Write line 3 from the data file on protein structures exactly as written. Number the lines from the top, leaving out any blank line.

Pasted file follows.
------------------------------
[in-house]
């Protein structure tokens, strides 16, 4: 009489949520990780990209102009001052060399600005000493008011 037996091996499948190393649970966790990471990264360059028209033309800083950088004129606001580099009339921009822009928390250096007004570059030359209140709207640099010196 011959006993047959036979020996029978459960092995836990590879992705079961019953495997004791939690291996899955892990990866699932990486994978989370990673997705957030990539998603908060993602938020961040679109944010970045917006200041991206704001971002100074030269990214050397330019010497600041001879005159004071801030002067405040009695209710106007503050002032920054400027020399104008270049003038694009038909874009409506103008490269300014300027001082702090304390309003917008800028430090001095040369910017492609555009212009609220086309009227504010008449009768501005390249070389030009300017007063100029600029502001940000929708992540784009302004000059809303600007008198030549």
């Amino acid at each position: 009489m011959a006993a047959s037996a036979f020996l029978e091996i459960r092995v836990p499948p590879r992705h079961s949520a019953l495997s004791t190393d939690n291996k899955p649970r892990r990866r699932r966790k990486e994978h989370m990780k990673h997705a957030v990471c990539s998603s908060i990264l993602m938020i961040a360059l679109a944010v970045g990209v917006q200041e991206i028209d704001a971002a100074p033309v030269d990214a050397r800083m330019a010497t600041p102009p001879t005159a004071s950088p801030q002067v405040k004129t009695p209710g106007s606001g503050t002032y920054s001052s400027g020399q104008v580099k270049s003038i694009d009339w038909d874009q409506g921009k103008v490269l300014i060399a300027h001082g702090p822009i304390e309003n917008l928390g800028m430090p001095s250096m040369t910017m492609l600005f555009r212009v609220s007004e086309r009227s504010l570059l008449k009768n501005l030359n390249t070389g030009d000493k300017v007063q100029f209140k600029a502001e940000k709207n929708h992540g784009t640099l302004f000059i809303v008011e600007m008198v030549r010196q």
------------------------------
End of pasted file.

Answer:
């Amino acid at each position: 009489m011959a006993a047959s037996a036979f020996l029978e091996i459960r092995v836990p499948p590879r992705h079961s949520a019953l495997s004791t190393d939690n291996k899955p649970r892990r990866r699932r966790k990486e994978h989370m990780k990673h997705a957030v990471c990539s998603s908060i990264l993602m938020i961040a360059l679109a944010v970045g990209v917006q200041e991206i028209d704001a971002a100074p033309v030269d990214a050397r800083m330019a010497t600041p102009p001879t005159a004071s950088p801030q002067v405040k004129t009695p209710g106007s606001g503050t002032y920054s001052s400027g020399q104008v580099k270049s003038i694009d009339w038909d874009q409506g921009k103008v490269l300014i060399a300027h001082g702090p822009i304390e309003n917008l928390g800028m430090p001095s250096m040369t910017m492609l600005f555009r212009v609220s007004e086309r009227s504010l570059l008449k009768n501005l030359n390249t070389g030009d000493k300017v007063q100029f209140k600029a502001e940000k709207n929708h992540g784009t640099l302004f000059i809303v008011e600007m008198v030549r010196q």